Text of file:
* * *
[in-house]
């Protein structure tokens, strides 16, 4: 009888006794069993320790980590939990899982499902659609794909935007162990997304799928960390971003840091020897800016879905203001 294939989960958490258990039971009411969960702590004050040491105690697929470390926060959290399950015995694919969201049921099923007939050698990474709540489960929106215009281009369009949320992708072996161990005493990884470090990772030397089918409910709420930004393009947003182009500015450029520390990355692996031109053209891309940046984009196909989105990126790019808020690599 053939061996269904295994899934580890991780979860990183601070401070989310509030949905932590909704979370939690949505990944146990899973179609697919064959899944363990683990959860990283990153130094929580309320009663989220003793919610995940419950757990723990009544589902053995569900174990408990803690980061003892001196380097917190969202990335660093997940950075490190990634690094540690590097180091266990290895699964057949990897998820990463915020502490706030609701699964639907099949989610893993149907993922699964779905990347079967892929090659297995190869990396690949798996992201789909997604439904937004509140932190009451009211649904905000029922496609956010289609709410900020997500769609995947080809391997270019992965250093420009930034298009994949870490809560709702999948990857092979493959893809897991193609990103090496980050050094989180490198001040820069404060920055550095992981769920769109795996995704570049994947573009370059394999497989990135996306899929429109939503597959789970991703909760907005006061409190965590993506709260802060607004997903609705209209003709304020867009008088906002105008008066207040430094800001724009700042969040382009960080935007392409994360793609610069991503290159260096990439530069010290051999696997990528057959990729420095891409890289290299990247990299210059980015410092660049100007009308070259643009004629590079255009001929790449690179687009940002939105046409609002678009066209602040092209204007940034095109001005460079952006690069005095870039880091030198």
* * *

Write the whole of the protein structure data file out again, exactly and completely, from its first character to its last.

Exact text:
[in-house]
């Protein structure tokens, strides 16, 4: 009888006794069993320790980590939990899982499902659609794909935007162990997304799928960390971003840091020897800016879905203001 294939989960958490258990039971009411969960702590004050040491105690697929470390926060959290399950015995694919969201049921099923007939050698990474709540489960929106215009281009369009949320992708072996161990005493990884470090990772030397089918409910709420930004393009947003182009500015450029520390990355692996031109053209891309940046984009196909989105990126790019808020690599 053939061996269904295994899934580890991780979860990183601070401070989310509030949905932590909704979370939690949505990944146990899973179609697919064959899944363990683990959860990283990153130094929580309320009663989220003793919610995940419950757990723990009544589902053995569900174990408990803690980061003892001196380097917190969202990335660093997940950075490190990634690094540690590097180091266990290895699964057949990897998820990463915020502490706030609701699964639907099949989610893993149907993922699964779905990347079967892929090659297995190869990396690949798996992201789909997604439904937004509140932190009451009211649904905000029922496609956010289609709410900020997500769609995947080809391997270019992965250093420009930034298009994949870490809560709702999948990857092979493959893809897991193609990103090496980050050094989180490198001040820069404060920055550095992981769920769109795996995704570049994947573009370059394999497989990135996306899929429109939503597959789970991703909760907005006061409190965590993506709260802060607004997903609705209209003709304020867009008088906002105008008066207040430094800001724009700042969040382009960080935007392409994360793609610069991503290159260096990439530069010290051999696997990528057959990729420095891409890289290299990247990299210059980015410092660049100007009308070259643009004629590079255009001929790449690179687009940002939105046409609002678009066209602040092209204007940034095109001005460079952006690069005095870039880091030198």